Rev. Derril Peabody strolls the grounds of United Congregational Christian Church, making his way through the garden as he points out crops of squash, Brussels sprouts, green onions and various peppers, all of which will be donated to the hungry and homeless if Lodi.

United Congregational Christian Church was born when the First Congregational Church and First Christian Church merged together in 1987.

First Congregational Church opened its doors in 1872, and First Christian in 1893, according to Peabody. The original two churches had their first service together in April 1986, finalizing the merger the following year.

On Sunday, UCCC celebrates the 145th anniversary of First Congregational Church with music and food following a special sermon by Peabody.

Peabody originally served as pastor from 1986, during the merger, until 1996, when he traveled to Modesto, Wisconsin and Nevada. Following a brief retirement in 2015, he returned to UCCC to resume his service as pastor. UCCC was Peabody’s first church as a fully ordained minister, having previously worked in broadcasting in Kansas City for 17 years.

“We have always been at the point of the plow when it comes to social issues,” said Peabody of his church’s policy of inclusivity towards all people, regardless of race, gender, sexual orientation or belief system.

According to Peabody, UCCC is an Open and Affirming (ONA) church, meaning that they welcome lesbian, gay, bisexual and transgender (LGBT) individuals into their congregation with open arms. UCCC falls under the United Church of Christ (UCC), the first denomination to ordain a gay man, Rev. William R. Johnson, in 1972 according to the denomination’s website.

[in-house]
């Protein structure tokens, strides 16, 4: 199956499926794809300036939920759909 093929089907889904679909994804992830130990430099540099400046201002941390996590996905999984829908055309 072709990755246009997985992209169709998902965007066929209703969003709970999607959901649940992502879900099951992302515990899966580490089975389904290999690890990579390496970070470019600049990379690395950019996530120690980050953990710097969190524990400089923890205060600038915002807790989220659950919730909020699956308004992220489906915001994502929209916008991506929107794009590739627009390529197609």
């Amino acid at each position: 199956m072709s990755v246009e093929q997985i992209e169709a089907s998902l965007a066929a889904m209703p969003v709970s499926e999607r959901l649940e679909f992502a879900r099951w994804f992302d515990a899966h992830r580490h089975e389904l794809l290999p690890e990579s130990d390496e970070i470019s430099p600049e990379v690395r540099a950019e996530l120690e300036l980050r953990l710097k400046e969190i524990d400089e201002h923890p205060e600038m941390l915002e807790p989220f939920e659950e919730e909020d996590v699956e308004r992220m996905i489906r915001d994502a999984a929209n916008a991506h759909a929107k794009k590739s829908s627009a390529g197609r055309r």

Peabody explained that although his church has always been dedicated to combating injustice whenever possible, they officially announced their ONA status to their congregation, as well as the greater Lodi community, in 2015, becoming the first church in the city to do so.

He also expressed feeling honored to officiate a same-sex marriage later this month, a ceremony he says will affirm the couple’s commitment to one another.

Besides providing a safe and welcoming environment for LGBT individuals, Peabody says that the church’s garden donates 6,000 pounds of produce to Lodi’s homeless population each year, a number confirmed by office manager Dianne Nantt, who personally delivered onions to the Lodi Community Center on Friday morning.

Nantt, who has run the garden since the first seed was planted in 2010, grew up in the church and was present for the First Congregational Church’s centennial in 1972. The church’s Mission Outreach and Evangelism (MORE) program also provides assistance to the local branch of the Salvation Army, as well as the Grace and Mercy Charitable Foundation.

Tending the garden has been the church’s main project for the summer, although Peabody says that they recently received approval to install a new parking lot, and that they plan to install three large television screens in their main sanctuary room in the coming week. The sanctuary utilizes chairs instead of the traditional wooden pews, a decision that Peabody explains is representative of the church’s commitment to embracing change as opposed to resisting it.

“We want people to be real, to be who they are, and welcome them,” Peabody says.

He then explains that his church is affirmational, not doctrinal, meaning that their goal is to accept people as they are and help them grow spiritually, instead of giving them a list of rules to follow to gain entrance into Heaven. His goal for the future is to make his strong church stronger, reaching out to the community and letting them know that they are welcome, no matter who they are or what they believe.

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